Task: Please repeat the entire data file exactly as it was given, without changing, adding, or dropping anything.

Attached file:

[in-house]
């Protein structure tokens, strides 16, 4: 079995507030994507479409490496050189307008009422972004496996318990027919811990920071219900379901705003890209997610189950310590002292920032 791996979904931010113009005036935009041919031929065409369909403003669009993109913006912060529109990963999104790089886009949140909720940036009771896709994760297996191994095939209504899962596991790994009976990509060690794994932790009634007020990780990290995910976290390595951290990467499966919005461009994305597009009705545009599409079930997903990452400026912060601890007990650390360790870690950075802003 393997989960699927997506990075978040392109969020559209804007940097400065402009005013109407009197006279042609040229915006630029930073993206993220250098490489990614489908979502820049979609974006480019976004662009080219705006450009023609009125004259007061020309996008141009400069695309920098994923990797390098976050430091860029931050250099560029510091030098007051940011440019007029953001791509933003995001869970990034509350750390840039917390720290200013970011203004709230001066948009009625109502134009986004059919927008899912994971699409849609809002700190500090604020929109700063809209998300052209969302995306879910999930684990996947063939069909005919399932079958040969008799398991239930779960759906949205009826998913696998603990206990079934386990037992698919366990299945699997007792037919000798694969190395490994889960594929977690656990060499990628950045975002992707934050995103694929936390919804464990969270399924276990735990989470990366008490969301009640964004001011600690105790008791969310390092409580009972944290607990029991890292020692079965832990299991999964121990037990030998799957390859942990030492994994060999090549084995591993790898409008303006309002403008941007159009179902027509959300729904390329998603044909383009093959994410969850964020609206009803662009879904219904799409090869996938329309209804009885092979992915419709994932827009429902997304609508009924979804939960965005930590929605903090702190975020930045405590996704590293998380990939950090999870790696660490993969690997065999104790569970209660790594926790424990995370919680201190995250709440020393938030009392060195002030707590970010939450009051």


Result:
[in-house]
């Protein structure tokens, strides 16, 4: 079995507030994507479409490496050189307008009422972004496996318990027919811990920071219900379901705003890209997610189950310590002292920032 791996979904931010113009005036935009041919031929065409369909403003669009993109913006912060529109990963999104790089886009949140909720940036009771896709994760297996191994095939209504899962596991790994009976990509060690794994932790009634007020990780990290995910976290390595951290990467499966919005461009994305597009009705545009599409079930997903990452400026912060601890007990650390360790870690950075802003 393997989960699927997506990075978040392109969020559209804007940097400065402009005013109407009197006279042609040229915006630029930073993206993220250098490489990614489908979502820049979609974006480019976004662009080219705006450009023609009125004259007061020309996008141009400069695309920098994923990797390098976050430091860029931050250099560029510091030098007051940011440019007029953001791509933003995001869970990034509350750390840039917390720290200013970011203004709230001066948009009625109502134009986004059919927008899912994971699409849609809002700190500090604020929109700063809209998300052209969302995306879910999930684990996947063939069909005919399932079958040969008799398991239930779960759906949205009826998913696998603990206990079934386990037992698919366990299945699997007792037919000798694969190395490994889960594929977690656990060499990628950045975002992707934050995103694929936390919804464990969270399924276990735990989470990366008490969301009640964004001011600690105790008791969310390092409580009972944290607990029991890292020692079965832990299991999964121990037990030998799957390859942990030492994994060999090549084995591993790898409008303006309002403008941007159009179902027509959300729904390329998603044909383009093959994410969850964020609206009803662009879904219904799409090869996938329309209804009885092979992915419709994932827009429902997304609508009924979804939960965005930590929605903090702190975020930045405590996704590293998380990939950090999870790696660490993969690997065999104790569970209660790594926790424990995370919680201190995250709440020393938030009392060195002030707590970010939450009051």